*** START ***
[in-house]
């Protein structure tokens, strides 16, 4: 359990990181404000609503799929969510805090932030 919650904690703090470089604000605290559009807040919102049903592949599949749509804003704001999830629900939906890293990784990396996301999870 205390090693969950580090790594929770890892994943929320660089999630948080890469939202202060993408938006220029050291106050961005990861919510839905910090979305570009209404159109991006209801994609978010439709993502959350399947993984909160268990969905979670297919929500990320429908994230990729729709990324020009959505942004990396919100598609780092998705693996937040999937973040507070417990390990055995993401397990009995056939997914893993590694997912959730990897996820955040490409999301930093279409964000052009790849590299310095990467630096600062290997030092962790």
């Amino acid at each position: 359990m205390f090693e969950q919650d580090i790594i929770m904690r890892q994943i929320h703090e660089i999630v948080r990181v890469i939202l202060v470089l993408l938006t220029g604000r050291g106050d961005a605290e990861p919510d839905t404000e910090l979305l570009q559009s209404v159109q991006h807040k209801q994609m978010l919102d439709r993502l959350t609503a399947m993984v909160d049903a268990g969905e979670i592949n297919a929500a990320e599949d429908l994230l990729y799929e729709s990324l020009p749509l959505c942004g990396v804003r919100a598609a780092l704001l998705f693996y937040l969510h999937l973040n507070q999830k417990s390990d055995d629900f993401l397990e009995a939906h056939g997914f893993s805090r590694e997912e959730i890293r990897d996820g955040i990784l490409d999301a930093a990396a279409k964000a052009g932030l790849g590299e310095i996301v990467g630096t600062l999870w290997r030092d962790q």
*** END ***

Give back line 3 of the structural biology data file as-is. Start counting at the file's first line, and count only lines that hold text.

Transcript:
């Amino acid at each position: 359990m205390f090693e969950q919650d580090i790594i929770m904690r890892q994943i929320h703090e660089i999630v948080r990181v890469i939202l202060v470089l993408l938006t220029g604000r050291g106050d961005a605290e990861p919510d839905t404000e910090l979305l570009q559009s209404v159109q991006h807040k209801q994609m978010l919102d439709r993502l959350t609503a399947m993984v909160d049903a268990g969905e979670i592949n297919a929500a990320e599949d429908l994230l990729y799929e729709s990324l020009p749509l959505c942004g990396v804003r919100a598609a780092l704001l998705f693996y937040l969510h999937l973040n507070q999830k417990s390990d055995d629900f993401l397990e009995a939906h056939g997914f893993s805090r590694e997912e959730i890293r990897d996820g955040i990784l490409d999301a930093a990396a279409k964000a052009g932030l790849g590299e310095i996301v990467g630096t600062l999870w290997r030092d962790q």